Before I made my resolution not to do resolutions, each year I would studiously make a list: exercise at least three days a week, cut out sweets, be more patient, wear matching socks, accessorize better. And the biggie: drink less.
You will note that I didn't say 'quit drinking'. I couldn't quit drinking, not for anything. Instead I tried everything I could think of to drink like a normal person. One year I swore off hard liquor, thinking that must be the reason I couldn't seem to control how much I drank. The next year I swore I would only drink on the weekends. Or at a restaurant. Or when my husband had a glass of wine with dinner. One year I told myself I wouldn't have any more than three glasses of wine in one night - even on big drinking holidays like Christmas, St. Patrick's Day or New Year's Eve. I even stuck with this one for a while - if a medieval sized goblet that holds half a bottle of wine counts as a glass.
As things got worse, my resolutions got more dire. I decided I wouldn't hide it anymore - only alcoholics hide alcohol, right? So if I could stop hiding it, I couldn't possibly be an alcoholic. This resolution lasted about six weeks.
And why don't resolutions work? A nasty little thing called Denial. Our brains are powerful, and they are good at fooling us. Everyone knows what denial feels like -those quiet little rationalizations we make to ourselves to justify less-than-desirable behavior.
Let's say, for example, you resolve to cut out sugar. January 1st you wake up invigorated and determined. "Day One of No Sugar" you think to yourself proudly. You shuffle downstairs for your morning coffee, and stop yourself seconds before emptying those two little sugar packets into your cup. "I'll learn to like it black," you think smugly. You look up healthy recipes in your cookbooks, skip the cookie aisle at the supermarket, and stock up on cut vegetables and fruit. You are kicking sugar's butt.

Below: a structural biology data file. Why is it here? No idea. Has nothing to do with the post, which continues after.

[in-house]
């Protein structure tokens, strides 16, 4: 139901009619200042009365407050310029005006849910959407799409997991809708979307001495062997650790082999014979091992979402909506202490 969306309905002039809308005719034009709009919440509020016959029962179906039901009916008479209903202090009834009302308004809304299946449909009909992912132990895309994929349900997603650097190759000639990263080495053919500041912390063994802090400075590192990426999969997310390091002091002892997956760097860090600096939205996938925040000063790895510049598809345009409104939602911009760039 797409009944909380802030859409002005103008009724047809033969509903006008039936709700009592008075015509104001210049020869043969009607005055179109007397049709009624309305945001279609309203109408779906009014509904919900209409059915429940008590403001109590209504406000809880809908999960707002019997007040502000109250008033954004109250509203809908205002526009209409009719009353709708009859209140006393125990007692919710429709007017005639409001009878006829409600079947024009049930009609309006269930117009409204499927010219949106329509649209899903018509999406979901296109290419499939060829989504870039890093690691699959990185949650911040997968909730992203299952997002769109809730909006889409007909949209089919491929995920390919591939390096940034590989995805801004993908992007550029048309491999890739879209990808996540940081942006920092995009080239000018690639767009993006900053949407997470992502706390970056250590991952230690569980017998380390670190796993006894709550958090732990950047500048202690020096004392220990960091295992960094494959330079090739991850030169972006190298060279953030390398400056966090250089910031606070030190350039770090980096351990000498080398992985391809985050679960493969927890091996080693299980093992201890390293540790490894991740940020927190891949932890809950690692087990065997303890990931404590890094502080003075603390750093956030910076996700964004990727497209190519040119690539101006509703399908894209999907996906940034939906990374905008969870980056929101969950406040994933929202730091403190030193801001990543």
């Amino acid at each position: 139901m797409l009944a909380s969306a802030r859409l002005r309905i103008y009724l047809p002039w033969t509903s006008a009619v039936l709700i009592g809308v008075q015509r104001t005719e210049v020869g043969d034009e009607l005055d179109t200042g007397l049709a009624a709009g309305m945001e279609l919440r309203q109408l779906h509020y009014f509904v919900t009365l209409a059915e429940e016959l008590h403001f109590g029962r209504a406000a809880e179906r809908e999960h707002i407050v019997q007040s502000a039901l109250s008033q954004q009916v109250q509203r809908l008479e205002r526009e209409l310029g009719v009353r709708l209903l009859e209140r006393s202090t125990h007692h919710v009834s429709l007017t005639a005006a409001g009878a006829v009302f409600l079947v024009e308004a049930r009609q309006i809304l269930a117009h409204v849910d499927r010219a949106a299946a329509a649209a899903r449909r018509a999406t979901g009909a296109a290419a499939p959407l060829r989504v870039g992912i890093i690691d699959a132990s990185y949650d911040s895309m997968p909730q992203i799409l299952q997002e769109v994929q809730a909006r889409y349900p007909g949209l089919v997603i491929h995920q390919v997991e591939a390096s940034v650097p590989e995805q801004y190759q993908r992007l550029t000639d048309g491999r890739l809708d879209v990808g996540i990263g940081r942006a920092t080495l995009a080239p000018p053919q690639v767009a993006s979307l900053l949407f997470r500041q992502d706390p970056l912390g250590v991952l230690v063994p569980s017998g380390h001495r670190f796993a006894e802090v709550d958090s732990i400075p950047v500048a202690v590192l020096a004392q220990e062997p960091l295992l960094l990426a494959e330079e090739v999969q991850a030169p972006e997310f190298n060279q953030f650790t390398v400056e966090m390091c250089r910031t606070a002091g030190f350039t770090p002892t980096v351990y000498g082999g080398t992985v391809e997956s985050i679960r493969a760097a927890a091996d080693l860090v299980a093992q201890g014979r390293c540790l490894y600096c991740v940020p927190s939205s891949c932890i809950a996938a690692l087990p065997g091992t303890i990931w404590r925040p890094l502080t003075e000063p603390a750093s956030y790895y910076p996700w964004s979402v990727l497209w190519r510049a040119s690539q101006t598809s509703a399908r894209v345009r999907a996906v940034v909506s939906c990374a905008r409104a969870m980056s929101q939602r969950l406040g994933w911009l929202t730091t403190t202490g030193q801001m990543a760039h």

A few days later you just can't face one more cup of black coffee, and dump in one sugar packet, thinking it won't hurt. Neither will one cookie here or there, or the odd dessert. I mean it's inhuman to live completely without sugar, right? And that is how it starts. When you deviate from your promise to yourself, you find a nice little rationalization to justify your actions, and then promptly forget about your slip. By April you are snarfing down the Easter candy, your resolution long forgotten. "There's always next year," you tell yourself.
For me, it went the same way with alcohol. Because I was trying so hard not to face my fear that I may be an alcoholic, I made promise after promise to myself in my attempt to avoid the hard truth. I would be "good" for a while, and then wake up on July 5th hungover and embarrassed, and wondering how the heck I ended up getting drunk again? When I was trying to be so careful? The answer is simple: denial. It is July 4th AND my birthday, I had told myself the night before. I'll go back to being good tomorrow. I can handle myself for one night.
One of the most meaningful things I have learned in recovery is all the promises and resolutions in the world won't help if I'm not being honest with myself. I would focus my resolutions on the simpler stuff, like cutting out sweets, instead of facing my own hard truths.
So instead of resolutions, I take a hard look at myself and ask some honest questions. What is it about myself I don't want to face? What am I trying not to know about myself?
I don't do this to beat myself up; Lord knows I don't need more reasons to poke at my flaws. I do this to care for myself, to stay in touch with my heart. I spent many years drinking away my own sense of self-worth, putting myself last on the list. I was comfortable there, on the bottom rung. My disease tells me that is where I belong, and my disease is wrong. So I speak to myself honestly, but gently. I try to tell myself the truth; I deserve that much. When I am caring for myself, I can care for others. When I am honest with myself, I can be honest with others. I can give of myself without giving myself away.
Instead of making resolutions only to break them down the road and take my self-worth down another notch, I try to love myself enough, every day, to make the next right choice.
So I won't wish you a Happy New Year. How about a happy tomorrow?